The NAACP Legal Defense Fund issued a formal statement expressing outrage over the North Carolina arrest, as well as what it called the “dehumanizing” police action at the Waffle House in Alabama.
“In both cases, the Black customers were reportedly unarmed and non-violent. Neither situation warranted police intervention, let alone such gratuitous use-of-force. Waffle House must conduct an extensive review and overhaul of its policies to ensure that employees do not needlessly subject customers of color to police contact and brutality,” the organization’s president Sherrilyn Ifill wrote in her statement. “Police officials are not a private security force for untrained Waffle House employees. Waffle House cannot continue to avoid this issue.”
The two incidents are the latest in a rapidly-multiplying series of disturbing encounters in which white people call for police intervention against police people of color doing fairly ordinary things.
A few reasons people called the cops on black people:
• waiting in @Starbucks
• napping in a @Yale dorm
• renting an @AirBnB
• golfing at @GrandviewGC
• shopping at @NordstromRack
• buying a belt at @BarneysNY
• BB gun shopping at @Walmart
• wearing a hoodie in the rain
— Keith Boykin (@keithboykin) May 10, 2018
An African American woman daring to fall asleep in a Yale University common area. Two black men arrested for having the temerity to use the bathroom while waiting for a friend at a Philadelphia Starbucks. Two Native American brothers pulled out of a campus visit after a white woman told campus police the youths had the gall to be too quiet while walking around with the tour, and therefore seemed suspicious.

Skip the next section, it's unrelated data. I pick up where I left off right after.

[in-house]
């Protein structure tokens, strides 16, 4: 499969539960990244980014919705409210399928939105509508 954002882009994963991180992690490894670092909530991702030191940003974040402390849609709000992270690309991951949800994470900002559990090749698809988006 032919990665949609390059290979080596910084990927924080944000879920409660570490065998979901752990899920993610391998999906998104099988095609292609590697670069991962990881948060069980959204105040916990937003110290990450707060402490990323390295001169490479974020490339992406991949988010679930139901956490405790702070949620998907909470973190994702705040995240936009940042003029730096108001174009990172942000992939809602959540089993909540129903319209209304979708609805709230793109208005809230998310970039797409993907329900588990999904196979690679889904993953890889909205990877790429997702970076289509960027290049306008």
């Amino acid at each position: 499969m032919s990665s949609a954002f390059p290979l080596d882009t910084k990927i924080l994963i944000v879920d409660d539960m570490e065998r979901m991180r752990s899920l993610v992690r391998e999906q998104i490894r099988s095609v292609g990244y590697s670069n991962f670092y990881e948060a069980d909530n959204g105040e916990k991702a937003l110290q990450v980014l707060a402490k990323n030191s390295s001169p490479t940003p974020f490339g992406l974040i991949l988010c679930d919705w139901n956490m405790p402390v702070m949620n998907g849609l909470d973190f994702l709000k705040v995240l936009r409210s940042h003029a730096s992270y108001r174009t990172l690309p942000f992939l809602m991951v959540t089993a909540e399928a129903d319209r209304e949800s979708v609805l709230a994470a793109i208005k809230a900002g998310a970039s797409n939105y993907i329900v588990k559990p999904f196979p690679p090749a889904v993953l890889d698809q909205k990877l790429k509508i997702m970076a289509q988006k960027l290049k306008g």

Going even further back, there are echoes of 17-year old Trayvon Martin, fatally shot by wannabe policeman George Zimmerman while talking on his cell phone one evening, eating Skittles while he walked in his father’s gated community in Florida.
Georgetown professor Michael Eric Dyson on Thursday told CNN that the proliferation of incidents is all part of broader racial code in which actions are seen as being provocative when carried out by black people, yet are seen as harmless and ordinary if done by whites.
“The biases are held by people against black people. We know right away there’s a racial code that triggers the doubt and skepticism to begin with,” he told CNN.
“It’s not just what black folks do and what cops think they have done or not done. You can’t go to Waffle House, you can’t fall asleep, you can’t sell loosies on the street, you can’t sell C.D.s. You can’t tell a cop in Atlanta, I have a gun, I’m letting you know, and seven seconds later he’s dead,” said Dyson, who teaches sociology at Georgetown University in Washington, D.C.
What is at work, he said, is “the fear and skepticism of blackness, the notion that black people themselves are illegitimate. We have the president of the United States question the man who had the job before him along these same lines.
Dyson continued: “White people sitting at Starbucks don’t got the cops called on them, black people do…. It’s not just the fault of the police, it’s the fault of the larger society.”